He was a few batches ahead of me, but we were classmates in maybe one or two Journalism subjects in the late 1990’s. We weren’t close friends, but I knew him well enough to be able to tell that he was a good boy who would grow up to become a good man.
I was in CASAA (a cafeteria in AS hall) with some groupmates for a class presentation on the afternoon of February 19, 1999. Suddenly, we heard the sound of gunfire. I remember very clearly that there was one gunshot, a wail, and then a series of gunshots. We weren’t sure at first of what we heard. There was some Chinese org conducting some sort of Chinese New Year celebration, and they were making quite a ruckus so we thought it the explosion was merely fireworks. But when we heard the piercing screams in the air, and when other diners in CASAA scooted under the tables for cover, we knew something bad had happened.
The day after, in my college, the College of Mass Communication, it was announced that Journ major Nino Calinao had been shot dead. He was an unwitting victim of a frat vendetta.
(Fast forward several years. While reviewing for the bar, we took up special tax review weekend classes at a review center in Manila. The seats were arranged on a first come-first served basis. Two friends and I found ourselves seated beside one fratman from an influential Muslim family who was accused of masterminding the slay. Rachel, who took her undergrad in Ateneo, had to take the seat beside him, because Bebang and I were both UP Journ students at the time of the killing, and couldn’t stand sitting beside him.)
And now this. Several years after Nino Calinao, Alex Icasiano, Den Reyes and other victims in the holy name of the brotherhood, comes Cris Mendez, who died because of severe contussions and heavy impact on the back of his knees and the back of his arms. These injuries incurred at the frat house identified as belonging to the Sigma Rho Fraternity.
I am not an angry person. I do not seethe. I do not feel fury in my bones to fan the flames of activism. I recognize oppression when I see it, and I will quietly endeavor to do what I can to help in its elimination. But there is something about fraternity culture that just angers me so much, creating a black ball of rage and fury inside me.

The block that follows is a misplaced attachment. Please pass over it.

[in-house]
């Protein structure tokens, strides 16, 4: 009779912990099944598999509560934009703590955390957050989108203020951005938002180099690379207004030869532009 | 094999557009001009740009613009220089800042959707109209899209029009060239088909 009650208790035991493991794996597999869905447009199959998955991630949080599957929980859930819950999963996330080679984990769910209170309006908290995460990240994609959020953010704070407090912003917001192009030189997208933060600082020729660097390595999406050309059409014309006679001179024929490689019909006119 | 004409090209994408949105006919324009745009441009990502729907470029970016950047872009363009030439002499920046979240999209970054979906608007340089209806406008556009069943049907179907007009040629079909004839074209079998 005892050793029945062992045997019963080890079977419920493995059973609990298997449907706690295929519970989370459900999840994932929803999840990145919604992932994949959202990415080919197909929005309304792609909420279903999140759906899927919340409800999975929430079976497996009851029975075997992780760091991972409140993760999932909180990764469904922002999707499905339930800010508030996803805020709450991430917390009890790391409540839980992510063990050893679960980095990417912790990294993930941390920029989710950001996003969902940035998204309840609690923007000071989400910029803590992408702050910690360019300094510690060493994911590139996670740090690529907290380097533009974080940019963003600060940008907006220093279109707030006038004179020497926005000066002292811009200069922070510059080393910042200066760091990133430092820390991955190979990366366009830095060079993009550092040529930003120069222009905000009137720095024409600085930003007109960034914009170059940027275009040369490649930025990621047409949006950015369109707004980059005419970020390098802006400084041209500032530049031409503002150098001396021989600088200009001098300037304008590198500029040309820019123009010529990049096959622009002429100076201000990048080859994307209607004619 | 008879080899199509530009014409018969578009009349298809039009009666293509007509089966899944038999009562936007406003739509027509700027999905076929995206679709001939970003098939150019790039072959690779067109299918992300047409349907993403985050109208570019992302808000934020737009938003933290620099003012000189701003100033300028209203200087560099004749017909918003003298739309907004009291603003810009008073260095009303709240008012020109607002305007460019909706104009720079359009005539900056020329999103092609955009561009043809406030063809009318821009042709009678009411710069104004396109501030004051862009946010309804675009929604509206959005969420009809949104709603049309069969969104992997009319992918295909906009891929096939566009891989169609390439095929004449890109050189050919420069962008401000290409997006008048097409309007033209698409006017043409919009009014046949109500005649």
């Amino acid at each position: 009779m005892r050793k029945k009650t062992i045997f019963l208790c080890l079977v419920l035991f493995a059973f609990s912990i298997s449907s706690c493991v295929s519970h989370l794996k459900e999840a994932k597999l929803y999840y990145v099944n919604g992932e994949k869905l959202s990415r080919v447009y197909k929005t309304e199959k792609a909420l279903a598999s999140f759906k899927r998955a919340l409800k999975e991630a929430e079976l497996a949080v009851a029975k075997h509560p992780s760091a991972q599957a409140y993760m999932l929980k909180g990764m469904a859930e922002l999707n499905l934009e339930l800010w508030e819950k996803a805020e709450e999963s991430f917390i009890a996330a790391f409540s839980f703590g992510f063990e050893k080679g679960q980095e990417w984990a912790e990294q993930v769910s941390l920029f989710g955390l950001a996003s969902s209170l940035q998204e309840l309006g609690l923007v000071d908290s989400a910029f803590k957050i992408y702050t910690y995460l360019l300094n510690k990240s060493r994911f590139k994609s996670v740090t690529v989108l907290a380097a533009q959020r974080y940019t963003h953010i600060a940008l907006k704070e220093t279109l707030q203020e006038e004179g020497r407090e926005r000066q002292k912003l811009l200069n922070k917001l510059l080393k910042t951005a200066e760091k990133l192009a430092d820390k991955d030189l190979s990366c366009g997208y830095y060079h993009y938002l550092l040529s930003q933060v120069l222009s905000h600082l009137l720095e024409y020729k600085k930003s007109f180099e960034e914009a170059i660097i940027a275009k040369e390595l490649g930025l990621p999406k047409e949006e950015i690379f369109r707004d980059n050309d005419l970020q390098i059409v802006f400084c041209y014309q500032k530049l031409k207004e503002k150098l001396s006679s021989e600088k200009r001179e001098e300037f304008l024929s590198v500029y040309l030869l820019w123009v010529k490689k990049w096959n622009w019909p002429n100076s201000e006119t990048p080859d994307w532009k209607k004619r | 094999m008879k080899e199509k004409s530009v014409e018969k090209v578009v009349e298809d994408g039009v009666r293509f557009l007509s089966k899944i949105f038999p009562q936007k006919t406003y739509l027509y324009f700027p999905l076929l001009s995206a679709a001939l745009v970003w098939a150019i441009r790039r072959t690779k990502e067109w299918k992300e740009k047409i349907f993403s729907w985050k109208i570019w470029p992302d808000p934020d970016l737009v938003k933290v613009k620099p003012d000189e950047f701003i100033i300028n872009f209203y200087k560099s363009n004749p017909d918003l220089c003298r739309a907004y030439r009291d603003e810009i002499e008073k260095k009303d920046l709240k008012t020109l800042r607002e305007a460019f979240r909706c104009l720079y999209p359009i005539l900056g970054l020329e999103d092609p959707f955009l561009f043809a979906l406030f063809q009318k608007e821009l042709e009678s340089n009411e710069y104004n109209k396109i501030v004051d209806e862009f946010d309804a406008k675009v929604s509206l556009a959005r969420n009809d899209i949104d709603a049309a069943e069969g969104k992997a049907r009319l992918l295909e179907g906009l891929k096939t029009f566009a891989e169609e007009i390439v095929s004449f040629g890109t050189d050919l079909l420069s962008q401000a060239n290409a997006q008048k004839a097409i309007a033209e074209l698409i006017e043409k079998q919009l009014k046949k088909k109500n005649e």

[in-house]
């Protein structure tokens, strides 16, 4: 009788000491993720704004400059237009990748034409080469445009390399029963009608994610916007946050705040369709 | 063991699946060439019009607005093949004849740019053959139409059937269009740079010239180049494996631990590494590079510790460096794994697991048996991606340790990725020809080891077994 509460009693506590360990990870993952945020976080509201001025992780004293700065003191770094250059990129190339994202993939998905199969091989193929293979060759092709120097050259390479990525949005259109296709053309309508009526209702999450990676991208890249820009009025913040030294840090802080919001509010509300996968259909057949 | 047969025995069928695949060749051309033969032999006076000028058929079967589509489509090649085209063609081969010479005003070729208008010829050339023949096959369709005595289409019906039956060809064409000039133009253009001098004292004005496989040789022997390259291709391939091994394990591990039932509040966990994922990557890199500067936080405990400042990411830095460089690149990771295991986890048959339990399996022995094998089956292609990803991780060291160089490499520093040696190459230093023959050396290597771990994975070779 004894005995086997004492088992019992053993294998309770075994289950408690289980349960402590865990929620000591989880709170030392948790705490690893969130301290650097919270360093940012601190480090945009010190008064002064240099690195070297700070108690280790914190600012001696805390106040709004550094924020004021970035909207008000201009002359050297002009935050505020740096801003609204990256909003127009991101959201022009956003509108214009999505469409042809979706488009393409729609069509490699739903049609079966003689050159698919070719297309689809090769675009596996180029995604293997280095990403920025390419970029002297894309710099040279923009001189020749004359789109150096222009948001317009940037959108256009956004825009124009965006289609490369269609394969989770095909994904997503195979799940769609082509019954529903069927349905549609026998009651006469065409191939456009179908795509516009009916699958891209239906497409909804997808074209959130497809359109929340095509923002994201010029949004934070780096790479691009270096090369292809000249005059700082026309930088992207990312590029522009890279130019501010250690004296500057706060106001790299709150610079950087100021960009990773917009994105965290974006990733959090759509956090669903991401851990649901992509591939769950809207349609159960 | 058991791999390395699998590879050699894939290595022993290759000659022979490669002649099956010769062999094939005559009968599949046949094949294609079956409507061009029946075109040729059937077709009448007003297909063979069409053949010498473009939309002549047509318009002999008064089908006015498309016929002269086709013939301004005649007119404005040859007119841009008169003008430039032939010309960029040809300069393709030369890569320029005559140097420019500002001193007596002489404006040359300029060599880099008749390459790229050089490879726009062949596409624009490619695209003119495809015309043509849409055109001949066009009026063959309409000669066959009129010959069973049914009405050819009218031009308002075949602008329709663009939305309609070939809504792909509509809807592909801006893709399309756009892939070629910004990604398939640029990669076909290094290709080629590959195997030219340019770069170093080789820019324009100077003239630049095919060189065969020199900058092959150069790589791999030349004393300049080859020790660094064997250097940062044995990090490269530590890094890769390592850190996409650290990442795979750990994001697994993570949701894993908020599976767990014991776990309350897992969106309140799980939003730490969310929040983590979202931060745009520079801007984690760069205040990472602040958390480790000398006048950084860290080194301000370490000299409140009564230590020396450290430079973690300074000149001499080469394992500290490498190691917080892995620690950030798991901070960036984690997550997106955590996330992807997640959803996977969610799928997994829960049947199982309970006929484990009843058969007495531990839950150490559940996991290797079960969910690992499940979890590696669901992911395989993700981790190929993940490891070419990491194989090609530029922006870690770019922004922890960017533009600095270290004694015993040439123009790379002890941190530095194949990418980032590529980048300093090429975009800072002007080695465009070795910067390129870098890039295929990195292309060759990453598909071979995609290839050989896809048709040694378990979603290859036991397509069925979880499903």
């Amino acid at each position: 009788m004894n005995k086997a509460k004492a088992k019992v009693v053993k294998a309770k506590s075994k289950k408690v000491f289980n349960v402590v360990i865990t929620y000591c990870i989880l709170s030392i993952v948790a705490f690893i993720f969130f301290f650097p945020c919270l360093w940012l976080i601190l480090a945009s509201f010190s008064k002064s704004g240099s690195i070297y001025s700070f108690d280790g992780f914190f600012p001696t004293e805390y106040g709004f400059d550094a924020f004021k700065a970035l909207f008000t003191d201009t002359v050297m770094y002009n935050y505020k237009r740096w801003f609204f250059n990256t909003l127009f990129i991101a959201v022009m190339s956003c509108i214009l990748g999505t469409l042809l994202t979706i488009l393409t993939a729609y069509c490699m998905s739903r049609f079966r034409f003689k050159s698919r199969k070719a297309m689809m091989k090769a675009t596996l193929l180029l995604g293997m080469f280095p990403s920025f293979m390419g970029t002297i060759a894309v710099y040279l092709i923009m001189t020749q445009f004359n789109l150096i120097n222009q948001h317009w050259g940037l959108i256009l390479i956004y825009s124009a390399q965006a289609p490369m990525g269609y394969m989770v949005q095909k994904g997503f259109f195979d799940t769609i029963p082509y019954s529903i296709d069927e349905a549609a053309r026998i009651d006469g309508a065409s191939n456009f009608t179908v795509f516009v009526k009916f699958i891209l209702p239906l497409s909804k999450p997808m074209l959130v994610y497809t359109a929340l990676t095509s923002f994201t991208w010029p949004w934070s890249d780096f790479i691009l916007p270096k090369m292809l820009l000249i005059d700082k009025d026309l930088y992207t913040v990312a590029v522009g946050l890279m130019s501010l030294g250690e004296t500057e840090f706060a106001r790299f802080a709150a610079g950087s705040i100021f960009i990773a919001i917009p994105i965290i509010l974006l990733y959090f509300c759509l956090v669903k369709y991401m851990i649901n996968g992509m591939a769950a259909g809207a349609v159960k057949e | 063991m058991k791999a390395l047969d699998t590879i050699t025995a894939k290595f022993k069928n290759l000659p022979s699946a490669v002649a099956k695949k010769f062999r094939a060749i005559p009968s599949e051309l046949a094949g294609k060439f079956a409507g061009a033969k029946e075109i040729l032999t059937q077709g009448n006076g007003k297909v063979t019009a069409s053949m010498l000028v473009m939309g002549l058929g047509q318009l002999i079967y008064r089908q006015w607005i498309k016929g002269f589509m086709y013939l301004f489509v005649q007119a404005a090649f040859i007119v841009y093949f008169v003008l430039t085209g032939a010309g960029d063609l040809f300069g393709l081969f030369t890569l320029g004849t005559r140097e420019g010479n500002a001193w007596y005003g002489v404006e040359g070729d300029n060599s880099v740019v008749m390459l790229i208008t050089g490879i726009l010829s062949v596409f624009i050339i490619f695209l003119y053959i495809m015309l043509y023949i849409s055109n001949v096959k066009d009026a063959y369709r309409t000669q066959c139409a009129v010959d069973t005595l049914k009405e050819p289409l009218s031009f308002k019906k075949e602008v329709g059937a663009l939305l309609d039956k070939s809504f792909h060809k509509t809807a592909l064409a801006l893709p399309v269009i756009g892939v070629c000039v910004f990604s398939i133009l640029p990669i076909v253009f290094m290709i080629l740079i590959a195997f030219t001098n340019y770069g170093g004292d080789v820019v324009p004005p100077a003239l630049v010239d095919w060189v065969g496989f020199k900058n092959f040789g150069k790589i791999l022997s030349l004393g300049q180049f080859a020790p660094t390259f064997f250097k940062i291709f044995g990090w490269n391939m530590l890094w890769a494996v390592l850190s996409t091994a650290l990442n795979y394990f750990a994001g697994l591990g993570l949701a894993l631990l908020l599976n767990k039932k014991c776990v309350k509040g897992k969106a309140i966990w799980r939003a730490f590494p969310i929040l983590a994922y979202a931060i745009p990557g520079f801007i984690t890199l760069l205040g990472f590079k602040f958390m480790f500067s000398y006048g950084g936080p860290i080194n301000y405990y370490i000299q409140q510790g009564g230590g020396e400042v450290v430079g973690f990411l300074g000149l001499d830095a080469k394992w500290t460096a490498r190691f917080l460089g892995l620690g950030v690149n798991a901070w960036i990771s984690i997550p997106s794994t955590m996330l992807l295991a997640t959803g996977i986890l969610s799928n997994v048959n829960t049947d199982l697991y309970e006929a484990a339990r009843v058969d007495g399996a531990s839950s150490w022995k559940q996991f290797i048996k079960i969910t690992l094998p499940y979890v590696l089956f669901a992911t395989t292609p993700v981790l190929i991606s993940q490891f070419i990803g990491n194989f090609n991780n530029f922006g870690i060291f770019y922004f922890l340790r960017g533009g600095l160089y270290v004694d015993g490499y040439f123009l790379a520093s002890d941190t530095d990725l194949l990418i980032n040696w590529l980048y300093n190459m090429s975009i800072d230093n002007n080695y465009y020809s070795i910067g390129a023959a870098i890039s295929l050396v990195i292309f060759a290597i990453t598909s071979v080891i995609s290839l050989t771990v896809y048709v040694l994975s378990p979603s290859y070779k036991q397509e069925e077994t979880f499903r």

Frat violence just makes me sick. When I hear about frat rumbles sa UP, I catch myself thinking, sige na, go fuckin all kill each other and leave no one alive, so we can start raising a new breed of young men secure enough and mature enough to not need to learn how to use steel pipes to prove their manhood. When I hear about hazing, it makes me puke as well. Eight years in UP have not been able to blunt my disgust or make me feel blase about men breaking each other’s kneecaps in the name of some twisted brotherhood. When my guy friends show me their bruises and their wounds, I’m torn between being nice and caring and solicitous and giving ice or whatever, or getting the closest heavy thing in sight and slamming it hard on their injuries. In college, I went out for a very very brief time with a fratman guy, and I really didnt get the late night hush-hush escapades, the morning-after caucuses, the “warriors and scholars” thing they’ve got going.
But really, when you think about it, the violence is just the tip of the iceberg. I assert that the whole fraternity culture is evil, and is wreaking so much havoc on the Philippine system. There, I said it. Talk about impunity. You don’t really have to look far. Impunity is a bunch of man-boys strutting around campus, breaking car windows brazenly, conducting hazing rites despite the existence of a law prohibiting it, and knowing that they can get away with it because their alumni brods will get them off the hook or because, simply, there just ain’t enough political will to put these boys behind bars where they should be.
Barry and I were talking about it last night. A boy from the province, exhilarated at the thought of being enrolled in the best university of the Philippines but at the same time feeling lost and bewildered, would be the perfect target for fraternities. They offer you an instant support system, help with academics, connections for after you graduate, even financial assistance. In the law school, it’s ten times worse. There are teachers known to give spectacular grades to their brods, and flunk students from other frats. The leaders of the frats are usually law students, so there tend to be congregations or huddles by the law parking lot any given time. There they are, oozing with machismo and a sense of self-entitlement, beside their fancy cars, planning their next initiation rite, or scheming on how to get even with the rival fraternity, while the country’s workforce toil day and night to pay for their tuition through taxes.
And they get away with it. Every single time, they do. The system coddles them. The fraternity culture in a large part represents all that is bad about Philippine system. Palakasan, nepotism instead of meritocracy, bossism, clientelism, impunity. It’s power and political clout trumping everthing else.
Let’s hope the investigation on the death of Cris Mendez will not go the way of other investigations in the past. To the “men of trust and will and love, so fervent with bright hopes”, inom kayo minsan ng kapeng barako, nang kabahan naman kayo.